Despite the warnings, I was still shocked by how small the GS3 is (21"w, 16"d, 13.25"h for the prototype). It is very hard to believe that this little box contains two boilers, a reservoir, pump and motor, electronics, plumbing. It's like some sort of clown car trick. This may seem like a minor point, but in many ways it is one of the most profound "wins" of this machine. Due to its compact nature, the GS3 can be easily fit into just about any small commercial location or home location and, perhaps more interestingly, is actually reasonably portable. This is valuable for the potential catering market and, as you'll see later in the review, it also can be quite worthwhile for the home user. In addition, this finally puts to bed the long-held belief that, in espresso machines "bigger and more massive" (as Andy Schecter would say) is always better.

I like the general look of the machine, though I would prefer to have a naked group head rather than the plastic cover; the drip tray looks a bit raw and "tacked-on" (of course, when I mentioned this, I was told that it was, in fact, tacked on and wasn't even similar to what the final design will be). The GS3 has a highly "functional" aesthetic that I appreciate. More than that, however, I think that Bill et al have done a fantastic job retaining the GS3's heritage in the GS and GS2 while updating some of the dated or non-functional aspects. I compared the GS3 to both a GS2 and a GS soon after doing the install and it is very clear that this machine is part of a family. I hope that people understand this and appreciate it. The GS was an amazing breakthrough machine at the time of its creation. In fact, you will find many who say that they still prefer the espresso from these machines to the espresso from a more modern La Marzocco like a Linea.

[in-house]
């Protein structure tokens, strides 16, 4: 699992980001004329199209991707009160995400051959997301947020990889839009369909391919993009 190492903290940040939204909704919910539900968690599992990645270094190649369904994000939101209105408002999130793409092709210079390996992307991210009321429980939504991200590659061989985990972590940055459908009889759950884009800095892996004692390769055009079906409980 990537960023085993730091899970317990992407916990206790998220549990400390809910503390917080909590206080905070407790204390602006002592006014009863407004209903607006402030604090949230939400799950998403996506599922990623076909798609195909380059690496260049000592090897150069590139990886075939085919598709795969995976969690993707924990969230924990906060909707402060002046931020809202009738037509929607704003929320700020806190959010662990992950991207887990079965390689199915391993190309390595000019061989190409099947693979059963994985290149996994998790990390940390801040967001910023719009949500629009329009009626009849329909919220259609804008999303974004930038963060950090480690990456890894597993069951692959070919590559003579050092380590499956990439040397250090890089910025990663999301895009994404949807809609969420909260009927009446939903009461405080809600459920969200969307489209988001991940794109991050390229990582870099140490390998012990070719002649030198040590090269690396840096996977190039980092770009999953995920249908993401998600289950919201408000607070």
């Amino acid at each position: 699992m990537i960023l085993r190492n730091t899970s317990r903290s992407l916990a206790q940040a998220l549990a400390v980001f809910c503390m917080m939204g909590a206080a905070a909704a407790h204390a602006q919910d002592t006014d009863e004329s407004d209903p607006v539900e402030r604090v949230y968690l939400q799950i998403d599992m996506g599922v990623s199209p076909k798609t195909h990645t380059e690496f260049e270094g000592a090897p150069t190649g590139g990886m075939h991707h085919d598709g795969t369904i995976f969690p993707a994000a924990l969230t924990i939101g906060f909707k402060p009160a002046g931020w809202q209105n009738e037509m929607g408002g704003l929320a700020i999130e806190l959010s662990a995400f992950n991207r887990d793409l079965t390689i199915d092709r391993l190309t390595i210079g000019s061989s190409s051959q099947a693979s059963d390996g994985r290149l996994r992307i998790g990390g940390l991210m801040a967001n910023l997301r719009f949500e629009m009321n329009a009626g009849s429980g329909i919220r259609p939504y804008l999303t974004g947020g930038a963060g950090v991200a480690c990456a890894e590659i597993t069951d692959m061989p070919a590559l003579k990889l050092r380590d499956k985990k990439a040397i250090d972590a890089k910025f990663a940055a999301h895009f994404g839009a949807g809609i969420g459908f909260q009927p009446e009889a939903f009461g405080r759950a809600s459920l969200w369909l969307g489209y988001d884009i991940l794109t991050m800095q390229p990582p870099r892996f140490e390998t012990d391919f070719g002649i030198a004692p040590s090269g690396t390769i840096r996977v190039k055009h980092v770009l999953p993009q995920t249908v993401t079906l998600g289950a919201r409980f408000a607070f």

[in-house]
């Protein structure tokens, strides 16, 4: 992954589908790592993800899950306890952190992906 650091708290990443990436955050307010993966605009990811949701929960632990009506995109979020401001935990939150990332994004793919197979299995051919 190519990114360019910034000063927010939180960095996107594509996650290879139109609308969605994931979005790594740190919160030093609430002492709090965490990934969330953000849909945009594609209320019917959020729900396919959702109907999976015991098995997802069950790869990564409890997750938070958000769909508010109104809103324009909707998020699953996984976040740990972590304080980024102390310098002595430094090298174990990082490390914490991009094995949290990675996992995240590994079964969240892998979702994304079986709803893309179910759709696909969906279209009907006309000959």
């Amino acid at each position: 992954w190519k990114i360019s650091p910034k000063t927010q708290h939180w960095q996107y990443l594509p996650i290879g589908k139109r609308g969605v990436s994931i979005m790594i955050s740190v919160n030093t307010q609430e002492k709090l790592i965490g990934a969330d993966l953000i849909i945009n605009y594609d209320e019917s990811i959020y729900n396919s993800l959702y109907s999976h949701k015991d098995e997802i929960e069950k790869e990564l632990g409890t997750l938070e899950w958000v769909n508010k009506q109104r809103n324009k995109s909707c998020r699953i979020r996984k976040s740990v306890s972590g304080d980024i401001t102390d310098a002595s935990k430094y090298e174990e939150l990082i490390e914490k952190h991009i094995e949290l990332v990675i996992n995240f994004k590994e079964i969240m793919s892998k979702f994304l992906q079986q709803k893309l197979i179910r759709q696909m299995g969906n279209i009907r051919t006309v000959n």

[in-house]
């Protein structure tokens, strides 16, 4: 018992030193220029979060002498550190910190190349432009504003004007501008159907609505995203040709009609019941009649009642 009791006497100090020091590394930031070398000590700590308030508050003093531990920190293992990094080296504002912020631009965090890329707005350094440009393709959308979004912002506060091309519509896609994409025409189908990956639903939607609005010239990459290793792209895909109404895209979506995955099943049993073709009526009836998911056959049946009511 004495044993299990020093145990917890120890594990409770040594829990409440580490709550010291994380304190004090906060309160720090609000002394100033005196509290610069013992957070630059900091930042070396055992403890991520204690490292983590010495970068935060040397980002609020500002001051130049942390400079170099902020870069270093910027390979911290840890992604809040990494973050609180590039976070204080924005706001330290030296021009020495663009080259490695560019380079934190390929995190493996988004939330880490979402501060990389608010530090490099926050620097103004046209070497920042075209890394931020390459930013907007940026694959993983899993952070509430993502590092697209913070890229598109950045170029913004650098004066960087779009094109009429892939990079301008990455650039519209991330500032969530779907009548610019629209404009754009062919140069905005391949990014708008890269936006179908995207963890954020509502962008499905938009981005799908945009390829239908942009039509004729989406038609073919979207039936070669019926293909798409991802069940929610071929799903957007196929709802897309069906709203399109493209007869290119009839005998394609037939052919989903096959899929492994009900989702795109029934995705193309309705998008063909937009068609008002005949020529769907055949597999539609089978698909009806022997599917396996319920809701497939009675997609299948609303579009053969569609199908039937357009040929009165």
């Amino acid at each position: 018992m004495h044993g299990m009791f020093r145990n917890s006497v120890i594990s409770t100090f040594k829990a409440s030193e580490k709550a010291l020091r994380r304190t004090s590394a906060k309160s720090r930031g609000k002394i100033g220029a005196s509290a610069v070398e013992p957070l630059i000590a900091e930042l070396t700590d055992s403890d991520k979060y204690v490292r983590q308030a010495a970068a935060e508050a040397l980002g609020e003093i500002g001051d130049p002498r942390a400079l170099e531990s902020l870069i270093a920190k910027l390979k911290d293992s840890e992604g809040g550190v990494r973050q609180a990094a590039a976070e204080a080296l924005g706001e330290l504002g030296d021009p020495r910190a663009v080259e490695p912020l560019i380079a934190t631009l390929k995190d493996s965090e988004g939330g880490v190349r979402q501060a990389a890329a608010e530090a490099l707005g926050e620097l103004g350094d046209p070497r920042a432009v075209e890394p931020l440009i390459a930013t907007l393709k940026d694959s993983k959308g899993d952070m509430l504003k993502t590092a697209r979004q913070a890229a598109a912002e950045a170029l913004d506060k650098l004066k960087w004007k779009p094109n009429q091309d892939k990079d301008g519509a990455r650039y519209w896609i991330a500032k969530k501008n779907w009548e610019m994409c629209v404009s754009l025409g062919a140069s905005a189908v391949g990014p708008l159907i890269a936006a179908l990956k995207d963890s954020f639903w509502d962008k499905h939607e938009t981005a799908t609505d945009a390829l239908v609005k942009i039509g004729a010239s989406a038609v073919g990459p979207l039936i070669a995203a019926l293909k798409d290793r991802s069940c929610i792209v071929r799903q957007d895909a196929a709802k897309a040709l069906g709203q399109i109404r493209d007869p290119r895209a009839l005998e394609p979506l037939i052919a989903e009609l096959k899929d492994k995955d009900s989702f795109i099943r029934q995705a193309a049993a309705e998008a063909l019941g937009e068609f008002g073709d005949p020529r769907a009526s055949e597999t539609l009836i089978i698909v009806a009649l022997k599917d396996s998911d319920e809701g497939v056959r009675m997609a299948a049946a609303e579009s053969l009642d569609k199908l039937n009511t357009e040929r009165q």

While the GS3 is smaller than the Bricoletta that was last on my counter, it is dramatically heavier (even when the tank and boilers are empty). I would describe the GS3 as "dense." Once the tank and boilers are full, one wonders if it is made out of some sort of collapsed or dark matter. Needless to say, place the machine in its final position carefully before you fill anything.